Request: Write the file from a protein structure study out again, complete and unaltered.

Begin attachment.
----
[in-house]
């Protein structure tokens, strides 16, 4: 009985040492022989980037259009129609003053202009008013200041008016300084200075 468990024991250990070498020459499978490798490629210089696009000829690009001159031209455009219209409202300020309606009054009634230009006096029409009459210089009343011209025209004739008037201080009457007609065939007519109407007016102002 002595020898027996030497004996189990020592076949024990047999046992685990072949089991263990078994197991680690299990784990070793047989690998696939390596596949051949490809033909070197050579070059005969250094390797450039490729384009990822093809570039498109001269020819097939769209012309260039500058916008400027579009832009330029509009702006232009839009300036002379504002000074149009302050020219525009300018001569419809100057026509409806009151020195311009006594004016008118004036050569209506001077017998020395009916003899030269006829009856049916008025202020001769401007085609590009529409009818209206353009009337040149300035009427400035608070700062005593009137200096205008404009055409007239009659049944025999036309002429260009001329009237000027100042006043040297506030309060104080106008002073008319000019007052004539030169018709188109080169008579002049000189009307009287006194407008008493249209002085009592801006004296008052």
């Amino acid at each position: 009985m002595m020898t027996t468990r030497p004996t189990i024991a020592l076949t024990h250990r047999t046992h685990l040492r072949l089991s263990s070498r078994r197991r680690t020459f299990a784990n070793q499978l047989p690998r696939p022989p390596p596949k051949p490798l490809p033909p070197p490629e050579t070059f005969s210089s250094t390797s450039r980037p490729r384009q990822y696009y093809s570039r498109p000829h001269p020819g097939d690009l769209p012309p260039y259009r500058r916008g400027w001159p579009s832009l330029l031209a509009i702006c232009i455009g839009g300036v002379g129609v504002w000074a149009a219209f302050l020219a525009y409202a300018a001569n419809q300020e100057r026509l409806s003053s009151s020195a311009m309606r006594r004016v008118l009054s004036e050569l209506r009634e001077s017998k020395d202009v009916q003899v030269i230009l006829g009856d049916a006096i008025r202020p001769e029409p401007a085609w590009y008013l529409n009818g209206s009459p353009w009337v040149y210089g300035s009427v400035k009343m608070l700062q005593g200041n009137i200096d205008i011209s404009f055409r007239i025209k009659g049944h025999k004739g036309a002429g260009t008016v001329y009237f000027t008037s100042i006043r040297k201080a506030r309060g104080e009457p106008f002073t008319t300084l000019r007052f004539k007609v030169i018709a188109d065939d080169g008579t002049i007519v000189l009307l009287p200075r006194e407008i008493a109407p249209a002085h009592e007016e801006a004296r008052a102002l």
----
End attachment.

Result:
[in-house]
């Protein structure tokens, strides 16, 4: 009985040492022989980037259009129609003053202009008013200041008016300084200075 468990024991250990070498020459499978490798490629210089696009000829690009001159031209455009219209409202300020309606009054009634230009006096029409009459210089009343011209025209004739008037201080009457007609065939007519109407007016102002 002595020898027996030497004996189990020592076949024990047999046992685990072949089991263990078994197991680690299990784990070793047989690998696939390596596949051949490809033909070197050579070059005969250094390797450039490729384009990822093809570039498109001269020819097939769209012309260039500058916008400027579009832009330029509009702006232009839009300036002379504002000074149009302050020219525009300018001569419809100057026509409806009151020195311009006594004016008118004036050569209506001077017998020395009916003899030269006829009856049916008025202020001769401007085609590009529409009818209206353009009337040149300035009427400035608070700062005593009137200096205008404009055409007239009659049944025999036309002429260009001329009237000027100042006043040297506030309060104080106008002073008319000019007052004539030169018709188109080169008579002049000189009307009287006194407008008493249209002085009592801006004296008052």
């Amino acid at each position: 009985m002595m020898t027996t468990r030497p004996t189990i024991a020592l076949t024990h250990r047999t046992h685990l040492r072949l089991s263990s070498r078994r197991r680690t020459f299990a784990n070793q499978l047989p690998r696939p022989p390596p596949k051949p490798l490809p033909p070197p490629e050579t070059f005969s210089s250094t390797s450039r980037p490729r384009q990822y696009y093809s570039r498109p000829h001269p020819g097939d690009l769209p012309p260039y259009r500058r916008g400027w001159p579009s832009l330029l031209a509009i702006c232009i455009g839009g300036v002379g129609v504002w000074a149009a219209f302050l020219a525009y409202a300018a001569n419809q300020e100057r026509l409806s003053s009151s020195a311009m309606r006594r004016v008118l009054s004036e050569l209506r009634e001077s017998k020395d202009v009916q003899v030269i230009l006829g009856d049916a006096i008025r202020p001769e029409p401007a085609w590009y008013l529409n009818g209206s009459p353009w009337v040149y210089g300035s009427v400035k009343m608070l700062q005593g200041n009137i200096d205008i011209s404009f055409r007239i025209k009659g049944h025999k004739g036309a002429g260009t008016v001329y009237f000027t008037s100042i006043r040297k201080a506030r309060g104080e009457p106008f002073t008319t300084l000019r007052f004539k007609v030169i018709a188109d065939d080169g008579t002049i007519v000189l009307l009287p200075r006194e407008i008493a109407p249209a002085h009592e007016e801006a004296r008052a102002l």